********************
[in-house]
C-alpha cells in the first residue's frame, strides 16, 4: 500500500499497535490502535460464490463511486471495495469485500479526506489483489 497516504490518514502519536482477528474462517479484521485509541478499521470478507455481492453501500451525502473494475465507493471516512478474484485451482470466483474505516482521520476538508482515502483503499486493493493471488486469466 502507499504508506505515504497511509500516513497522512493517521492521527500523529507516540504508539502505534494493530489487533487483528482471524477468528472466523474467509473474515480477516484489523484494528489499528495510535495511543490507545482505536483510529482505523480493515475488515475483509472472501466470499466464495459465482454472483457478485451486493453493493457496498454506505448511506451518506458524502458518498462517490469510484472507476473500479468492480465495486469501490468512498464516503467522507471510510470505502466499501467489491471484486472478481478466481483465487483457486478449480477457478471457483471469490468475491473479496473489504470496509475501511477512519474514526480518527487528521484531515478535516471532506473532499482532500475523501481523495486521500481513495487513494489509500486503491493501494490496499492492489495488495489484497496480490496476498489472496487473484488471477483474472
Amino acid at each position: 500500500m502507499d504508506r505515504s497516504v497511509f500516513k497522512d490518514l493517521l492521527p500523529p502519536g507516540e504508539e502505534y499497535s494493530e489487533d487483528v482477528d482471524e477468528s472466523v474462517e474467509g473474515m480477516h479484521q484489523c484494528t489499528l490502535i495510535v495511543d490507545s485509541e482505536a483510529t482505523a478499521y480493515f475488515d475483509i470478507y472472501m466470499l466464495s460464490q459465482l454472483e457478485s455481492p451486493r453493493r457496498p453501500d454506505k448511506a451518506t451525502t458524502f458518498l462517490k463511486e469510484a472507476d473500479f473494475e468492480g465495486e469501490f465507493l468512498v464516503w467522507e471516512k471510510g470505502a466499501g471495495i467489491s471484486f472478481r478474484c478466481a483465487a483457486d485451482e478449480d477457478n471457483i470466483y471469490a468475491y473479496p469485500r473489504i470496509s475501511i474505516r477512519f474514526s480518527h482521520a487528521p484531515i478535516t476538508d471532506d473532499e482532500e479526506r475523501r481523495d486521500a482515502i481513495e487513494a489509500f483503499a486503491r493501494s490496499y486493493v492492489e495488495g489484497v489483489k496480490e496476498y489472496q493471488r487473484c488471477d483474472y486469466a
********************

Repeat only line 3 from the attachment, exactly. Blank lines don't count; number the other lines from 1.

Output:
Amino acid at each position: 500500500m502507499d504508506r505515504s497516504v497511509f500516513k497522512d490518514l493517521l492521527p500523529p502519536g507516540e504508539e502505534y499497535s494493530e489487533d487483528v482477528d482471524e477468528s472466523v474462517e474467509g473474515m480477516h479484521q484489523c484494528t489499528l490502535i495510535v495511543d490507545s485509541e482505536a483510529t482505523a478499521y480493515f475488515d475483509i470478507y472472501m466470499l466464495s460464490q459465482l454472483e457478485s455481492p451486493r453493493r457496498p453501500d454506505k448511506a451518506t451525502t458524502f458518498l462517490k463511486e469510484a472507476d473500479f473494475e468492480g465495486e469501490f465507493l468512498v464516503w467522507e471516512k471510510g470505502a466499501g471495495i467489491s471484486f472478481r478474484c478466481a483465487a483457486d485451482e478449480d477457478n471457483i470466483y471469490a468475491y473479496p469485500r473489504i470496509s475501511i474505516r477512519f474514526s480518527h482521520a487528521p484531515i478535516t476538508d471532506d473532499e482532500e479526506r475523501r481523495d486521500a482515502i481513495e487513494a489509500f483503499a486503491r493501494s490496499y486493493v492492489e495488495g489484497v489483489k496480490e496476498y489472496q493471488r487473484c488471477d483474472y486469466a